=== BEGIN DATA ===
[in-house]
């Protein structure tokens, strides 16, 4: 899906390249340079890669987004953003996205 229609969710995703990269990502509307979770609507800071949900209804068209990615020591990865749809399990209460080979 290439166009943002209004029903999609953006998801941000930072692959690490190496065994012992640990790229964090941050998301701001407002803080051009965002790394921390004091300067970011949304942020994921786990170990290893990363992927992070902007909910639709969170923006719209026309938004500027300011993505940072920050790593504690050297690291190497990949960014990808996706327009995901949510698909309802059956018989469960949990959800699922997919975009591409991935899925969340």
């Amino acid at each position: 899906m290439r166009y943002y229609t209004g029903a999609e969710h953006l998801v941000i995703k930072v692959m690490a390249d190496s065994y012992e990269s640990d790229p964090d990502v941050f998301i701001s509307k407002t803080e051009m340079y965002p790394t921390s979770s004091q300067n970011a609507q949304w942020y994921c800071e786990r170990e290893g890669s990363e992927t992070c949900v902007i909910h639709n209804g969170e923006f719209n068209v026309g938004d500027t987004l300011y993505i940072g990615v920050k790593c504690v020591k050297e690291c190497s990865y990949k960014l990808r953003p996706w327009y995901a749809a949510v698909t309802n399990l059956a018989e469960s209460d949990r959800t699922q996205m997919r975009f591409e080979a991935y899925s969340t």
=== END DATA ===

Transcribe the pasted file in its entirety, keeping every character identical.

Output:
[in-house]
């Protein structure tokens, strides 16, 4: 899906390249340079890669987004953003996205 229609969710995703990269990502509307979770609507800071949900209804068209990615020591990865749809399990209460080979 290439166009943002209004029903999609953006998801941000930072692959690490190496065994012992640990790229964090941050998301701001407002803080051009965002790394921390004091300067970011949304942020994921786990170990290893990363992927992070902007909910639709969170923006719209026309938004500027300011993505940072920050790593504690050297690291190497990949960014990808996706327009995901949510698909309802059956018989469960949990959800699922997919975009591409991935899925969340």
């Amino acid at each position: 899906m290439r166009y943002y229609t209004g029903a999609e969710h953006l998801v941000i995703k930072v692959m690490a390249d190496s065994y012992e990269s640990d790229p964090d990502v941050f998301i701001s509307k407002t803080e051009m340079y965002p790394t921390s979770s004091q300067n970011a609507q949304w942020y994921c800071e786990r170990e290893g890669s990363e992927t992070c949900v902007i909910h639709n209804g969170e923006f719209n068209v026309g938004d500027t987004l300011y993505i940072g990615v920050k790593c504690v020591k050297e690291c190497s990865y990949k960014l990808r953003p996706w327009y995901a749809a949510v698909t309802n399990l059956a018989e469960s209460d949990r959800t699922q996205m997919r975009f591409e080979a991935y899925s969340t």